5.9.2. Example Backup and Recovery Strategy
This section discusses a procedure for performing backups that
allows you to recover data after several types of crashes:
The example commands do not include options such as
--password for the
mysqldump and mysql
programs. You should include such options as necessary so that
the MySQL server allows you to connect to it.
We assume that data is stored in the
storage engine, which has support for transactions and automatic
crash recovery. We also assume that the MySQL server is under
load at the time of the crash. If it were not, no recovery would
ever be needed.
For cases of operating system crashes or power failures, we can
assume that MySQL's disk data is available after a restart. The
InnoDB data files might not contain
consistent data due to the crash, but
reads its logs and finds in them the list of pending committed
and non-committed transactions that have not been flushed to the
InnoDB automatically rolls back
those transactions that were not committed, and flushes to its
data files those that were committed. Information about this
recovery process is conveyed to the user through the MySQL error
log. The following is an example log excerpt:
InnoDB: Database was not shut down normally.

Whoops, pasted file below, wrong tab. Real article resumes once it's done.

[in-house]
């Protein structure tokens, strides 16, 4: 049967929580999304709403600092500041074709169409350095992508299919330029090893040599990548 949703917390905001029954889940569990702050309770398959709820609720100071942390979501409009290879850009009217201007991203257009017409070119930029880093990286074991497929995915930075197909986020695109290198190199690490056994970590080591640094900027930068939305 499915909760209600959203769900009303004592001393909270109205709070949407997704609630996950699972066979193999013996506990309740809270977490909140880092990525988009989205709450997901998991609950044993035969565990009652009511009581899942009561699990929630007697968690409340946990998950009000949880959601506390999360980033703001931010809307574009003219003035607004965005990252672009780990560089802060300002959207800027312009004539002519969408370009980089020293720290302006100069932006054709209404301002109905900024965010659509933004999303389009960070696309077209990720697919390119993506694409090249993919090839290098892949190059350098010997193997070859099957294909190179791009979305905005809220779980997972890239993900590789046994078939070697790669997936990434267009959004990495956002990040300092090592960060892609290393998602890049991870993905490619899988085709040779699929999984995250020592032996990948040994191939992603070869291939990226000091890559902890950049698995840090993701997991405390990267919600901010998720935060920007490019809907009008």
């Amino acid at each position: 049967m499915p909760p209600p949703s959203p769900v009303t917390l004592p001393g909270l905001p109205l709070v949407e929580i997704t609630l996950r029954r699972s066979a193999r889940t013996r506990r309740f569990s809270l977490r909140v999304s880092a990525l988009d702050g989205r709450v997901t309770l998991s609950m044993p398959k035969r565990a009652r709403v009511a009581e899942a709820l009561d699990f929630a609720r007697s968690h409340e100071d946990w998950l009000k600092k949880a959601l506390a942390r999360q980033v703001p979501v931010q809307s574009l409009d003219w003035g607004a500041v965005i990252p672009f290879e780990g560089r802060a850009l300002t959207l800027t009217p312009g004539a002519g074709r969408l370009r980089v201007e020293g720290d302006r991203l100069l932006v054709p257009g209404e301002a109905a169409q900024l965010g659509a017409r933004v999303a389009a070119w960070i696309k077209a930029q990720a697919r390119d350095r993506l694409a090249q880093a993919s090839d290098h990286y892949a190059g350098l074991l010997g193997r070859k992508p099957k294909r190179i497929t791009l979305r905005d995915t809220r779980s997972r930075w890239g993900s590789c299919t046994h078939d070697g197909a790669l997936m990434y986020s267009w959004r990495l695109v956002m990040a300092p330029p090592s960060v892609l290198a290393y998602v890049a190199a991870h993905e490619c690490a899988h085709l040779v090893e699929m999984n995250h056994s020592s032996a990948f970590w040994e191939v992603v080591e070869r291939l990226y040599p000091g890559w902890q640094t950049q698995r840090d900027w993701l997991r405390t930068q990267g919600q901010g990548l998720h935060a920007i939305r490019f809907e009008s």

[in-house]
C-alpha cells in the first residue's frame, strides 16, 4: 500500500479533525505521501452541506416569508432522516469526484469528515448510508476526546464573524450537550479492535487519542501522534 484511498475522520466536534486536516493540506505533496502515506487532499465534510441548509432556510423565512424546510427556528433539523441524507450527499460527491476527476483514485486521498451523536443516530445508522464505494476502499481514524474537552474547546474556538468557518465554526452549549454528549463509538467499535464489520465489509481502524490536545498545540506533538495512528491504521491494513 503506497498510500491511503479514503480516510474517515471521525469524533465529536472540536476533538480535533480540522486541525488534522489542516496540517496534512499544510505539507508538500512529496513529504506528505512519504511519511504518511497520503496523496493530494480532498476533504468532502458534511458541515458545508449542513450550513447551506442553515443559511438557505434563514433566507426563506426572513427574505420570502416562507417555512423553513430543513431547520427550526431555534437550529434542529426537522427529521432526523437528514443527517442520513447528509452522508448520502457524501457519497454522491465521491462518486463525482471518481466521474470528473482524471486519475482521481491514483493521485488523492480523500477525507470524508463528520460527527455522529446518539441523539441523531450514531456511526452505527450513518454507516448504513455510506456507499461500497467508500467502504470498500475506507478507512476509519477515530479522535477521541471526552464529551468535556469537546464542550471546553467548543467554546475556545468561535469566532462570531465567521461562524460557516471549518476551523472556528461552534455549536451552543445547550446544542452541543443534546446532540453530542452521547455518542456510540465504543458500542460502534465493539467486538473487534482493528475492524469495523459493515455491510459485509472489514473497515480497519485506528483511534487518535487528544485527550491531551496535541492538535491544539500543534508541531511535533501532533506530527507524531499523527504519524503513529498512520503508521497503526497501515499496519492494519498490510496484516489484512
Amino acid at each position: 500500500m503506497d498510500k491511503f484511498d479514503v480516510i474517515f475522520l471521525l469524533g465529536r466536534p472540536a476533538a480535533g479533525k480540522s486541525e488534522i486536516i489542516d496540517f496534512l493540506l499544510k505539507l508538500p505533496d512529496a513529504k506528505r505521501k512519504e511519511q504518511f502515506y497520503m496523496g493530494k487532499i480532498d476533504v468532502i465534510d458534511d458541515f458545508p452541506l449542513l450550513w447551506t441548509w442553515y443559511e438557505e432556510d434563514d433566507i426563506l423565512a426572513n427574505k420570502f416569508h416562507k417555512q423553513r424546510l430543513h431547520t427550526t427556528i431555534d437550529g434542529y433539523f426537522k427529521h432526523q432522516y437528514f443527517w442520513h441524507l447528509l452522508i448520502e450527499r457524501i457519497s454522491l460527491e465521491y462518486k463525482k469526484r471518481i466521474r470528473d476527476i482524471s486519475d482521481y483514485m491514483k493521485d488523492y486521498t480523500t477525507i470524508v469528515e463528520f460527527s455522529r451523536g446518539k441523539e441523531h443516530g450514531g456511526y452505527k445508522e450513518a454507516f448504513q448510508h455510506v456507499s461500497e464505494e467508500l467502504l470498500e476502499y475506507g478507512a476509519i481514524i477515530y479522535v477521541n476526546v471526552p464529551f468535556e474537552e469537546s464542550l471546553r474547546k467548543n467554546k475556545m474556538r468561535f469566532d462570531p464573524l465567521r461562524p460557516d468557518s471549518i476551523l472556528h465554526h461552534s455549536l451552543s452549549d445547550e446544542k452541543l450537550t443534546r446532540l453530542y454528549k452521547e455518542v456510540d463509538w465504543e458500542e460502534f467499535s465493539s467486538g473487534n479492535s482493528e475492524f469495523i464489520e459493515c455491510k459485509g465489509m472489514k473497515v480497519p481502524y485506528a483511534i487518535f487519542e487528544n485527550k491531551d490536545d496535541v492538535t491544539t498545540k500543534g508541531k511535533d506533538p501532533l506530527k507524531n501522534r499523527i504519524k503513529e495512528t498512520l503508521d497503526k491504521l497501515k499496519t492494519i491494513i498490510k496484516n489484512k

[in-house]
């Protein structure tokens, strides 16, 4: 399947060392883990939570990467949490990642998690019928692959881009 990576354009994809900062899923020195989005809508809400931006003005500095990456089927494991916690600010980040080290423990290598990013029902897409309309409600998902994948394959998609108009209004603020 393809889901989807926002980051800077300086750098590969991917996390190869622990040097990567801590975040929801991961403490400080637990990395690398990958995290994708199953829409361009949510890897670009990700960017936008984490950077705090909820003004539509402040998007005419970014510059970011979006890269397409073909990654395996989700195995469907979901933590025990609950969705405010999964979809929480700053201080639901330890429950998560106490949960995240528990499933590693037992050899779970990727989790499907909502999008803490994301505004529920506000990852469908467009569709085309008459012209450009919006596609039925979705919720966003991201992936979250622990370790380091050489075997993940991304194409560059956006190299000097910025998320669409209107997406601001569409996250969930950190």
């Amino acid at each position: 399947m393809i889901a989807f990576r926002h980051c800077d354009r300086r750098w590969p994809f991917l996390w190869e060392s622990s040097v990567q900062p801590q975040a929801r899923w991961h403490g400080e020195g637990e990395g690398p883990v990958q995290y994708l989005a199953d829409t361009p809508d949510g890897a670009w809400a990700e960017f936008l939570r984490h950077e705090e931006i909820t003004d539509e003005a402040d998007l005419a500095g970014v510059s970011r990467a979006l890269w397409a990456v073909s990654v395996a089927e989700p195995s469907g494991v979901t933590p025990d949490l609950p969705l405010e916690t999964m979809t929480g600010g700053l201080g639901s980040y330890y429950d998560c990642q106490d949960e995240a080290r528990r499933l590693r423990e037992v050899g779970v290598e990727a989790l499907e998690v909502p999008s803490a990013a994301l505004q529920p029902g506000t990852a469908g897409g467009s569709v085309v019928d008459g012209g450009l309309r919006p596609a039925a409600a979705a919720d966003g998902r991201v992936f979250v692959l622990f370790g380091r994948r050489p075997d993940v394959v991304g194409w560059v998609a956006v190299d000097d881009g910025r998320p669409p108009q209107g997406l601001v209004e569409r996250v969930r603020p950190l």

InnoDB: Starting recovery from log files...
InnoDB: Starting log scan based on checkpoint at
InnoDB: log sequence number 0 13674004
InnoDB: Doing recovery: scanned up to log sequence number 0 13739520
InnoDB: Doing recovery: scanned up to log sequence number 0 13805056
InnoDB: Doing recovery: scanned up to log sequence number 0 13870592
InnoDB: Doing recovery: scanned up to log sequence number 0 13936128
InnoDB: Doing recovery: scanned up to log sequence number 0 20555264
InnoDB: Doing recovery: scanned up to log sequence number 0 20620800
InnoDB: Doing recovery: scanned up to log sequence number 0 20664692
InnoDB: 1 uncommitted transaction(s) which must be rolled back
InnoDB: Starting rollback of uncommitted transactions
InnoDB: Rolling back trx no 16745
InnoDB: Rolling back of trx no 16745 completed
InnoDB: Rollback of uncommitted transactions completed
InnoDB: Starting an apply batch of log records to the database...
InnoDB: Apply batch completed
mysqld: ready for connections
For the cases of filesystem crashes or hardware problems, we can
assume that the MySQL disk data is not
available after a restart. This means that MySQL fails to start
successfully because some blocks of disk data are no longer
readable. In this case, it is necessary to reformat the disk,
install a new one, or otherwise correct the underlying problem.
Then it is necessary to recover our MySQL data from backups,
which means that we must already have made backups. To make sure
that is the case, we should design a backup policy.